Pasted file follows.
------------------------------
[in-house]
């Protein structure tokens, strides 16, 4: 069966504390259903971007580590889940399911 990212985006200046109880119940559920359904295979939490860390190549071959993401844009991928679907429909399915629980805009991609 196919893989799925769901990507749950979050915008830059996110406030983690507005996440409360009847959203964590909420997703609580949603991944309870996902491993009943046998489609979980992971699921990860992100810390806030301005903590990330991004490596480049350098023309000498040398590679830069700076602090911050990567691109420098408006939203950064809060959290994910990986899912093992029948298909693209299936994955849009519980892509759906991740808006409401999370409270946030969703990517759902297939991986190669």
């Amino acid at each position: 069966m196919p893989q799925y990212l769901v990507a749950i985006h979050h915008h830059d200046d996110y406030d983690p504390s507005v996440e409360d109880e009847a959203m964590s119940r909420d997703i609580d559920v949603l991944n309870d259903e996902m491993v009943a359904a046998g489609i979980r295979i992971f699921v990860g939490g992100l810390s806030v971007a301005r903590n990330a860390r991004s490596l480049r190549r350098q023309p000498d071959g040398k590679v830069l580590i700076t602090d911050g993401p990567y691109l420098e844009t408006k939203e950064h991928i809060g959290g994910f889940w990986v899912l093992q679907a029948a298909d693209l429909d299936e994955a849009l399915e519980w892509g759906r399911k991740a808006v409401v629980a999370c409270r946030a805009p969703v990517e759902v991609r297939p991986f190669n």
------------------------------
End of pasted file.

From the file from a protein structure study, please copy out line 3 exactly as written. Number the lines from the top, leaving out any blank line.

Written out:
């Amino acid at each position: 069966m196919p893989q799925y990212l769901v990507a749950i985006h979050h915008h830059d200046d996110y406030d983690p504390s507005v996440e409360d109880e009847a959203m964590s119940r909420d997703i609580d559920v949603l991944n309870d259903e996902m491993v009943a359904a046998g489609i979980r295979i992971f699921v990860g939490g992100l810390s806030v971007a301005r903590n990330a860390r991004s490596l480049r190549r350098q023309p000498d071959g040398k590679v830069l580590i700076t602090d911050g993401p990567y691109l420098e844009t408006k939203e950064h991928i809060g959290g994910f889940w990986v899912l093992q679907a029948a298909d693209l429909d299936e994955a849009l399915e519980w892509g759906r399911k991740a808006v409401v629980a999370c409270r946030a805009p969703v990517e759902v991609r297939p991986f190669n």